About a decade ago I went through a series of personal and professional crises that turned my world upside down. In the course of that time a few people brought harm in a variety of forms to me and my family, and I developed a case of righteous indignation over events beyond my ability to control.
In one sense I lived something of a charmed life in my first three decades on this Earth, and I found myself ill-equipped to cope with major stressors. I had never experienced, for example, the death of a close relative, had never been fired from a job, and virtually every goal I set for myself I achieved.
Life, however, has a way of evening these things out.
In my anger I allowed myself to engage in the visualization of violent forms of retribution, usually involving the swinging of a Louisville Slugger at the sources of my rage. I did not want to commit murder, but I sure felt the urge to pay back a dose of the pain that I felt, delivered via polished ash to the rib cage of my enemies.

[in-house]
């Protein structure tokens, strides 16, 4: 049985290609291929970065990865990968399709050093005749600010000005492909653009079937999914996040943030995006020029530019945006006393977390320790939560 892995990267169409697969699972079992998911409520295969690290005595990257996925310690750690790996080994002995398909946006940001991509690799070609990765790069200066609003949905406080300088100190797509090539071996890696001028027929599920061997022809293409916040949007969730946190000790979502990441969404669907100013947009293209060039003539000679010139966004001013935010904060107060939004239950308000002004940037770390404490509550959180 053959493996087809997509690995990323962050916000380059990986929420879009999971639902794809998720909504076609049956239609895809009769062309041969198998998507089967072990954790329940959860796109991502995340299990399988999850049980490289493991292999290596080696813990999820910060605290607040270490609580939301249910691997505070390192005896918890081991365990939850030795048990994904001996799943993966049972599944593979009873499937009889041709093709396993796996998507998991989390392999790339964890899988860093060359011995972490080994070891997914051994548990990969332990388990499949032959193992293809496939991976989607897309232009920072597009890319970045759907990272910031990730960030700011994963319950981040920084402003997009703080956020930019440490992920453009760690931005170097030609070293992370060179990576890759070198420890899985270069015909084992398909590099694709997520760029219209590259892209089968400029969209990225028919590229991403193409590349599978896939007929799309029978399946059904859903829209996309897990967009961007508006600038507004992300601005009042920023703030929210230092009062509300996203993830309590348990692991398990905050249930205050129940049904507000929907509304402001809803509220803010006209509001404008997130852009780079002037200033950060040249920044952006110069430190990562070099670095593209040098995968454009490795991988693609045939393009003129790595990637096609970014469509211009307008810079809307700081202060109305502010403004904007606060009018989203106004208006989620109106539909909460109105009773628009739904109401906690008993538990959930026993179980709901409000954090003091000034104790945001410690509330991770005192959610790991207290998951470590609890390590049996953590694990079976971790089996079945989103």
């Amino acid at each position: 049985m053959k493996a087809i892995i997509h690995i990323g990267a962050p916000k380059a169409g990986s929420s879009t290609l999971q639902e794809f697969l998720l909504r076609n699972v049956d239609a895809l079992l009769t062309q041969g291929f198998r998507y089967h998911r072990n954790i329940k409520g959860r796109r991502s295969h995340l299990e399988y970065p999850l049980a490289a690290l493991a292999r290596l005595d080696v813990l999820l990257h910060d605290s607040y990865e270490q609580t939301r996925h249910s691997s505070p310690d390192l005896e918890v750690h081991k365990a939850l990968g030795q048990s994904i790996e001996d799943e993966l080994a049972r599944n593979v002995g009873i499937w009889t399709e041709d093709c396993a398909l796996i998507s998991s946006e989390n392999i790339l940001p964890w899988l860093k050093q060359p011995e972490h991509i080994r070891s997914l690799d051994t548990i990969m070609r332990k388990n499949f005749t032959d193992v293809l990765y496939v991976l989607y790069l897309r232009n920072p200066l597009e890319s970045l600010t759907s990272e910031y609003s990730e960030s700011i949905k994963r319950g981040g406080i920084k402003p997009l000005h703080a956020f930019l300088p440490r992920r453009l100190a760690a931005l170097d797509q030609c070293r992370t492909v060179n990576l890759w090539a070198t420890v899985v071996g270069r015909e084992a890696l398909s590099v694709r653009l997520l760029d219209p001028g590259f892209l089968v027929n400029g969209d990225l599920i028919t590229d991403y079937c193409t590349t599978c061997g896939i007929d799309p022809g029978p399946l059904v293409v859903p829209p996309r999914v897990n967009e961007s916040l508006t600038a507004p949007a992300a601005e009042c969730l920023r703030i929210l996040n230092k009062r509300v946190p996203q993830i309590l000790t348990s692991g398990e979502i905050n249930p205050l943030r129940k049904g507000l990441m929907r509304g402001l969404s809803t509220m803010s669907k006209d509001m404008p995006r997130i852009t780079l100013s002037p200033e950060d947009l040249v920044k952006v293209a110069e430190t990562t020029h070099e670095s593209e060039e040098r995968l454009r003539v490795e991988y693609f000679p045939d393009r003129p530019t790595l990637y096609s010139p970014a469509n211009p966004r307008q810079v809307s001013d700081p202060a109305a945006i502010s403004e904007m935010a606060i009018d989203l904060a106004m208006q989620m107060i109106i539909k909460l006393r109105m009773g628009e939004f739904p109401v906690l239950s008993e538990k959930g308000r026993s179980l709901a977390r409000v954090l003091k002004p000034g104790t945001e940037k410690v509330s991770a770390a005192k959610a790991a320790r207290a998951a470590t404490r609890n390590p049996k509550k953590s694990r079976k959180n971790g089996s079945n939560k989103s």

No Freudian analysis here, please. :-}
Yet at the same time this seething inner wrath took its toll, as I began to engage in unhealthy means of handling my resentment, not the least of which was using alcohol to temporarily extinguish the misery. Over time I also developed bleeding ulcers, which put me into this bizarre cycle that went something like this: depletion of red blood cells → headache → aspirin → more bleeding ulcers → more red blood cell depletion. It got to the point that my hemoglobin level fell to 6.9 gm/dl, which was less than half the red blood cells in a healthy adult male.
All due to my difficulties in coping with crises.
So I write this post, not to wallow in bygone miseries, but to reach out to readers who might be struggling with this same sort of destructive fury. There is much to be said for letting go of the anger, and actually forgiving those who have brought you harm. Moreover, from personal experience I can attest to the fact that holding on to deep resentments - no matter how justifiable - only serves to degrade your physical health and warp your mental outlook.
Do I still get angry? Most certainly. Are there moments when I think of these old sources of pain? Sure. The difference is that today I avoid letting anger run my life and dominate my thinking, and I recognize that walking around with pent-up rage over dormant, buried events is both unproductive and unhealthy.
Move on, friend, and let go of the anger before it eats away at you.